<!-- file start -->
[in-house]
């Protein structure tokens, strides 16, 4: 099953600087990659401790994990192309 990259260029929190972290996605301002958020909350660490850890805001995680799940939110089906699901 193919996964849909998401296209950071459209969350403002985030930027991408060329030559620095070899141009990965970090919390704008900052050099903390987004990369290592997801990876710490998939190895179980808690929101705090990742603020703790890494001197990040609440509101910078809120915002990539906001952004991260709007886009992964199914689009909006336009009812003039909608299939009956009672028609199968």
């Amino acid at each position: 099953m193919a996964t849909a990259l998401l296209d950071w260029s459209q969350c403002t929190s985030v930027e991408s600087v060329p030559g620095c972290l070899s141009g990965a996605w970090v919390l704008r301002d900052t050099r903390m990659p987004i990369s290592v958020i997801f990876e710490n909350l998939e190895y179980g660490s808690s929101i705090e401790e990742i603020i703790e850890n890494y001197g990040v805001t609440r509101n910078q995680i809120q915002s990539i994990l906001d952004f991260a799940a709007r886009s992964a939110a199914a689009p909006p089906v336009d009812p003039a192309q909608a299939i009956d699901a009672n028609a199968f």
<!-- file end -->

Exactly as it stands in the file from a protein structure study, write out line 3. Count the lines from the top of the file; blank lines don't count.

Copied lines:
């Amino acid at each position: 099953m193919a996964t849909a990259l998401l296209d950071w260029s459209q969350c403002t929190s985030v930027e991408s600087v060329p030559g620095c972290l070899s141009g990965a996605w970090v919390l704008r301002d900052t050099r903390m990659p987004i990369s290592v958020i997801f990876e710490n909350l998939e190895y179980g660490s808690s929101i705090e401790e990742i603020i703790e850890n890494y001197g990040v805001t609440r509101n910078q995680i809120q915002s990539i994990l906001d952004f991260a799940a709007r886009s992964a939110a199914a689009p909006p089906v336009d009812p003039a192309q909608a299939i009956d699901a009672n028609a199968f």